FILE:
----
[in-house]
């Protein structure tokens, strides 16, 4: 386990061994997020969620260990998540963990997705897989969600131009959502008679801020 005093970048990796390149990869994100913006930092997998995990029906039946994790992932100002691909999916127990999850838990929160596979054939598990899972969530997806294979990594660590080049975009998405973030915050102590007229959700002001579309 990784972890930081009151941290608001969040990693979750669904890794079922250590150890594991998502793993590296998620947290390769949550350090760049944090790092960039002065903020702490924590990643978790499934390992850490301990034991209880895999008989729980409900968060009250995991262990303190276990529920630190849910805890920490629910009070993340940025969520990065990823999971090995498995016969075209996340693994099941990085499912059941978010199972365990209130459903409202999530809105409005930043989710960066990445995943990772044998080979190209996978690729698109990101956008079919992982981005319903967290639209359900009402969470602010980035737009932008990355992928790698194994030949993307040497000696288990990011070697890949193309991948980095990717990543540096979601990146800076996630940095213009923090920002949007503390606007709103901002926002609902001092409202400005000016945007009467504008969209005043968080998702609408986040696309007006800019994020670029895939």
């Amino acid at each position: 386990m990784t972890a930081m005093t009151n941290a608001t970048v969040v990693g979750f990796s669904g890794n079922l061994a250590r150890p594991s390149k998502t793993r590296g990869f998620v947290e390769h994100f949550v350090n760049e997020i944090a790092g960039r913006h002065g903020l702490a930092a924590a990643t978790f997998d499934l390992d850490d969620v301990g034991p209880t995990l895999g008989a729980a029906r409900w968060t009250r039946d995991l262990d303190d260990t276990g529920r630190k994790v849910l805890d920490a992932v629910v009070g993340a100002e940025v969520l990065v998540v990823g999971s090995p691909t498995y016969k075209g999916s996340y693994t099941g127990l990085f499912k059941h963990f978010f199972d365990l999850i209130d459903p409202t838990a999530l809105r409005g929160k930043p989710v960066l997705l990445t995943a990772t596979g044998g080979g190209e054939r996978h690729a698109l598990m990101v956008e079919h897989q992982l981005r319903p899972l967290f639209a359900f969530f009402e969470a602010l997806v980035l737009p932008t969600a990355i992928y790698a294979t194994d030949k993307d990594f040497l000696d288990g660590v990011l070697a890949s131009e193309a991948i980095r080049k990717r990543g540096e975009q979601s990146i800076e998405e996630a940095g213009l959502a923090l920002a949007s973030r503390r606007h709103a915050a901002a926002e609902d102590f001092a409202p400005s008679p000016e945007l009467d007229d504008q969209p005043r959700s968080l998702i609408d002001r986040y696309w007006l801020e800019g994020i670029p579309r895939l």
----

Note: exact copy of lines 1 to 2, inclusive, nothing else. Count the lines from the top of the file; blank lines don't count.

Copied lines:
[in-house]
């Protein structure tokens, strides 16, 4: 386990061994997020969620260990998540963990997705897989969600131009959502008679801020 005093970048990796390149990869994100913006930092997998995990029906039946994790992932100002691909999916127990999850838990929160596979054939598990899972969530997806294979990594660590080049975009998405973030915050102590007229959700002001579309 990784972890930081009151941290608001969040990693979750669904890794079922250590150890594991998502793993590296998620947290390769949550350090760049944090790092960039002065903020702490924590990643978790499934390992850490301990034991209880895999008989729980409900968060009250995991262990303190276990529920630190849910805890920490629910009070993340940025969520990065990823999971090995498995016969075209996340693994099941990085499912059941978010199972365990209130459903409202999530809105409005930043989710960066990445995943990772044998080979190209996978690729698109990101956008079919992982981005319903967290639209359900009402969470602010980035737009932008990355992928790698194994030949993307040497000696288990990011070697890949193309991948980095990717990543540096979601990146800076996630940095213009923090920002949007503390606007709103901002926002609902001092409202400005000016945007009467504008969209005043968080998702609408986040696309007006800019994020670029895939």